THINGS TO CONSIDER IF YOU HAVE BEEN INJURED IN AN ACCIDENTJun 23 2016 Carl Shaw
1) CHOOSE THE WORDS YOU SAY AFTER YOUR INJURY VERY CAREFULLY
People tend to record or remember almost every word you say after you are injured. Do not comment on fault or responsibility for the impact or event. Some people often discuss liability or want to be apologetic for the outcome of a serious event even if they are not at fault. Your caring statements at the impact site will be turned into statements of truth about the event in later circumstances. There is almost no situation where you should admit fault for the accident―not to the other party, your passengers, the police, witnesses, or your auto insurance agent. More importantly, even if you have some worry that you may have been at least partially to blame for the accident, do not discuss your thoughts about wrongdoing on your part. You will have opportunities to discuss you participation in the events on many occasions. You need full and complete information before speaking out.
We have been imprinted for years about how to respond to various sudden situations. Your understanding of what happened and perception of the event could easily be clouded by your emotional state. Many people are defensive or over apologetic as a defense mechanism or a nervous response. Do your best to set aside determining how to resolve the matter or comment on the matter until you have had the time to settle down from the events of the moment. Start training yourself now and envision yourself working on getting the proper medical attention for yourself and others. Let your insurance company or a trusted family member or attorney handle the other details.
2) SEEK MEDICAL ATTENTION
Many injuries are self-evident. It is important that you seek qualified treatment for all of your injuries. Many people are altered or affected by their body’s response to an accident. People commonly refer to that as an adrenaline response. That is, our mind temporarily overrides certain parts of our injuries to help us survive in the moment. That is how many people survive injuries from combat or other situations where they have to move to safety and then receive valuable personnel attention to their injuries. Although you may not feel all of the effects of an impact, have them checked out immediately following any crash, collision or other situation where you have come in contact with extreme force against your body. You may think you are fine at the moment or think your injuries aren't very serious, but symptoms such as pain, discomfort, dizziness, or numbness may appear in the days following the accident. Unfortunately, people attempting to make a business decision about how to resolve your claim may look for ways to associate your pain with things other than your impact and failure to have these injuries timely examined may work against you.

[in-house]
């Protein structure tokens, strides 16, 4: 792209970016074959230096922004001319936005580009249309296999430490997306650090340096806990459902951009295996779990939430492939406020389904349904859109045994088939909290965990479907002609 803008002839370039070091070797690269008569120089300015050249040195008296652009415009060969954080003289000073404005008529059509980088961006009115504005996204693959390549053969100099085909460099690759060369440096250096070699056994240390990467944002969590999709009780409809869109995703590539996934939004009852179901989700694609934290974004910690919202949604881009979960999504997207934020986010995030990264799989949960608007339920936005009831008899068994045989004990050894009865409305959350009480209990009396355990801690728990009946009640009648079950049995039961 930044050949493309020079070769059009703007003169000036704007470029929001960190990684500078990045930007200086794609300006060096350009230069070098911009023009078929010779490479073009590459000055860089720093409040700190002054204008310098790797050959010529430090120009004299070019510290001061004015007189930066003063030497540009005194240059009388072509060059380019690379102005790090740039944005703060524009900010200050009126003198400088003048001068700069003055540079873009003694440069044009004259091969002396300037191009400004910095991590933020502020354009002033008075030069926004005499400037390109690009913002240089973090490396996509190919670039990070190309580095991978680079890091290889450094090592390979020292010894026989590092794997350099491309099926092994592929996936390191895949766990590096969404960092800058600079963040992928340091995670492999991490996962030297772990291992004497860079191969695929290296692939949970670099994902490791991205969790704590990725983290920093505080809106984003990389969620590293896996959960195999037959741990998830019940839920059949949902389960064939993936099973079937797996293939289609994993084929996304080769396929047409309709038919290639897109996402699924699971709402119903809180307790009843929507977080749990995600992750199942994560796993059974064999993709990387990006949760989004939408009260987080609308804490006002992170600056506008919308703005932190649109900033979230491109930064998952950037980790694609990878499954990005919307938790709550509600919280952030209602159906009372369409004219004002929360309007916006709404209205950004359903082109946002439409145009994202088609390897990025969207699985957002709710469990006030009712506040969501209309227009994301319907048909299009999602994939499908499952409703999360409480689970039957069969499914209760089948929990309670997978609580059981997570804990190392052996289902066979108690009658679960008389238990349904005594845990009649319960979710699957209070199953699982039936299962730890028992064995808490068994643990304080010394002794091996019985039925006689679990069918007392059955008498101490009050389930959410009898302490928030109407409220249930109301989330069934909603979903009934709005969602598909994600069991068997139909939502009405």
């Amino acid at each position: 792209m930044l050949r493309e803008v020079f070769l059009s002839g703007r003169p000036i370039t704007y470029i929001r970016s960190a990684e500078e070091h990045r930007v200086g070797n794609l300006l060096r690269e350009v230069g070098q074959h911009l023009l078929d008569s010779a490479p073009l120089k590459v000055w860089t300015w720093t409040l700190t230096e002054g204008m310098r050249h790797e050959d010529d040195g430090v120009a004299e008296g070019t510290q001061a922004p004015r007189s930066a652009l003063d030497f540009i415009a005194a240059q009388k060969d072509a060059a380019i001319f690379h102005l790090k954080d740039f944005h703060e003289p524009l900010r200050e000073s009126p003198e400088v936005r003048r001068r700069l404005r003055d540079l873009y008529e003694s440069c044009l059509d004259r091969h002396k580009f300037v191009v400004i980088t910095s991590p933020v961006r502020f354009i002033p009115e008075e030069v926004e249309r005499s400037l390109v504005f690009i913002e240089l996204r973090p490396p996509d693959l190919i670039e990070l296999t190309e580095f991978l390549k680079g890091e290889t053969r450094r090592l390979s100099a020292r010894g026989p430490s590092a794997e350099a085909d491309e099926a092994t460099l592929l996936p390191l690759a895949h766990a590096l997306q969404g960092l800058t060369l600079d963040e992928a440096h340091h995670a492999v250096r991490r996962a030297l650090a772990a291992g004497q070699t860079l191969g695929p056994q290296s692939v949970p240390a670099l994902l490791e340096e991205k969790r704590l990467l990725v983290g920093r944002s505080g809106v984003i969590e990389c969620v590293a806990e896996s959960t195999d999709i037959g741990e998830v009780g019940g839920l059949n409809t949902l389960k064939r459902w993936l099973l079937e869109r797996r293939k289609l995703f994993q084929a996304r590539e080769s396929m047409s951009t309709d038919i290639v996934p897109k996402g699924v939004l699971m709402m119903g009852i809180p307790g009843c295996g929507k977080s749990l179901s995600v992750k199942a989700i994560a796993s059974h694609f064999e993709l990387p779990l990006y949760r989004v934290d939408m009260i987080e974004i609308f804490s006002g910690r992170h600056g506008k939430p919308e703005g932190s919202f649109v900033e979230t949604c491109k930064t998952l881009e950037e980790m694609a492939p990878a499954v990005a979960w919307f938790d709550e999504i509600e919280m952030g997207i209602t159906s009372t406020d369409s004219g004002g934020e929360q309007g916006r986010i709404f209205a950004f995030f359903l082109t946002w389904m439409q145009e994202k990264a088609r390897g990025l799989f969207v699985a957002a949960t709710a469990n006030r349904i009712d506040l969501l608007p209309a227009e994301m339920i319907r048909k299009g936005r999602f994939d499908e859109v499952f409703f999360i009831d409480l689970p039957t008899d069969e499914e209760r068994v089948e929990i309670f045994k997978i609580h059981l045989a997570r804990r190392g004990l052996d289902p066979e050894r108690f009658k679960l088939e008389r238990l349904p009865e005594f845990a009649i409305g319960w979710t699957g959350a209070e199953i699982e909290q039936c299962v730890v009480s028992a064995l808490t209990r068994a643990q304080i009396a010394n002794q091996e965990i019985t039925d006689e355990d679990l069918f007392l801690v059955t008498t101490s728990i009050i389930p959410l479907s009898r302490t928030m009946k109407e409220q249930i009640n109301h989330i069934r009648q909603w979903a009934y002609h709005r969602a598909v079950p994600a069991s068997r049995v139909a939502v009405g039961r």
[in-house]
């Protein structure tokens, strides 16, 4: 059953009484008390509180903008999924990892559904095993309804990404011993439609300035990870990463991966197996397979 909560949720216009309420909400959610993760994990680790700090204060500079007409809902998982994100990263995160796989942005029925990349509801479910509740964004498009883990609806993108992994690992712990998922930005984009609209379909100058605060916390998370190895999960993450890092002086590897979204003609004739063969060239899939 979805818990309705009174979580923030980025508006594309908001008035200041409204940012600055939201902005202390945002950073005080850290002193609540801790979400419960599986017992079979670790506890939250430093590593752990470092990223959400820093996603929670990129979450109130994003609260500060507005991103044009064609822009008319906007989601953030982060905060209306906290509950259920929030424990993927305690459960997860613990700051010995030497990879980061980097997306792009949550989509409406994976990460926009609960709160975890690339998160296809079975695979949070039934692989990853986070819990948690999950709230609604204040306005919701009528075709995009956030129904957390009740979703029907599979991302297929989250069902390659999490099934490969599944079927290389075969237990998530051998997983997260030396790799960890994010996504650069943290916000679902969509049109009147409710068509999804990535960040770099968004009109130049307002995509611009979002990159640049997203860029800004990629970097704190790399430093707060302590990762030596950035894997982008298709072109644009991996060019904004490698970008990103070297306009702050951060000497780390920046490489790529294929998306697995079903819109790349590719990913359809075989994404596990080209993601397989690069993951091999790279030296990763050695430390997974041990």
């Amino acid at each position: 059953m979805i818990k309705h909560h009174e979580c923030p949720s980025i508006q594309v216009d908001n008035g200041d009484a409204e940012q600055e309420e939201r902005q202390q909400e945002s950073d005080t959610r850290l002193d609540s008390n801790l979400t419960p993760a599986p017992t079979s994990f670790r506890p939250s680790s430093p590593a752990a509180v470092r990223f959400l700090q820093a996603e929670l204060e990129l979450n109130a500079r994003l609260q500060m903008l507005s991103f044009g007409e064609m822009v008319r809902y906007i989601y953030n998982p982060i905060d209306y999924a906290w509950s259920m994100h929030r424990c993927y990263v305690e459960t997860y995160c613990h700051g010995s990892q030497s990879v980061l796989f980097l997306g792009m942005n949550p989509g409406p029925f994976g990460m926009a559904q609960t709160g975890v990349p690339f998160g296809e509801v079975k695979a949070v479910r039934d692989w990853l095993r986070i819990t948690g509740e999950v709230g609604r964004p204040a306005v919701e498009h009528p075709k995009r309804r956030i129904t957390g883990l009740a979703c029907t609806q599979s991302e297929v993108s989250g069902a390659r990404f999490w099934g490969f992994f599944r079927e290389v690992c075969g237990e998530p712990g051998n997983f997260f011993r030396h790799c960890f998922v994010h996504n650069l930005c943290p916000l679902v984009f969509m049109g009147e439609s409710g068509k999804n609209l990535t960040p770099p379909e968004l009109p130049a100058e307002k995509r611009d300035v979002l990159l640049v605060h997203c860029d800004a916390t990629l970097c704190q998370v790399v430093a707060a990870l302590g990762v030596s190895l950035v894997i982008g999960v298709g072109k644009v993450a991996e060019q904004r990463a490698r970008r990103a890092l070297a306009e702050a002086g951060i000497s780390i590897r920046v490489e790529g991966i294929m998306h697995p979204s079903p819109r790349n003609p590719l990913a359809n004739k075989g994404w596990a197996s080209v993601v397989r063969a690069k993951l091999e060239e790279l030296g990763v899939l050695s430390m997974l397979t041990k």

You must be very detailed and specific with the people giving you medical attention. Have them examine every aspect of your injury to make sure that you get the treatment that you need and your records reflect all the areas where you are experience pain or received an impact.
3) DOCUMENT AND TAKE PICTURES
Have someone with you take pictures and note everything they can about the people, location, and details of the event. Pictures of the location, people involved, the vehicles, equipment, and identifying information are all valuable. Also, have someone to take pictures of your injuries. Pictures and videos will be important information for your case. Cuts, swelling, bruises, and scrapes heal over time. It is never easy for anyone other than you to have your exact injuries in mind. Do not fail to record your healing process. If you don't have access to a camera, take pictures on your phone and save them to a safe place.
4) GET BILLS, RECORDS, AND TAKE NOTES
Your bills, treatment papers, prescription records, and notes about where you have been for treatment are critical. Most insurance companies will not reimburse or value any treatment that is not recorded. Record the names and addresses of any emergency medical people (if you can), doctors, clinics, chiropractors, physical therapists, or other professionals you went to after the accident.
5) GET THE POLICE REPORT
Your local police agency should be able to provide you a copy of your report. Make sure that you obtain the case number from any person making a report at the scene of any injury or car wreck. Get the name of any person at a work site, retail facility, or property who appears to be making a report. Obtain a copy of the police or business report to verify that all information regarding the facts and your situation are correct. Errors or omissions in the report, that are not timely pointed out, can be a problem.
6) COUNSEL WITH A SHAWLAW LAWYER
Again, seek appropriate advice before commenting on the facts of your situation. Many people, such as health care professionals or other people at the scene of the incident, record every word you say. Your emotional and unaware response could become the “facts of the case.” Focus on your injuries and the health and welfare of all involved. The decision about blame can come in time. If you are asked to sign any documents you don't understand, do not, until you have had proper advice. Having representation is the best way to make sure your rights are investigated and protected. Even to the extent you are concerned about some fault that you may have had in the events, get representation that can help you analyze all aspects of the situation and help move you to resolution.
Having over 20 years in law enforcement and having played a pivotal role in some of the nation’s most visible landmark cases, Carl Shaw has earned the recognition and respect of the legal community and his clients as a capable and compassionate attorney who will not flinch in the face of opposition.Website: www.shawlawtexas.com
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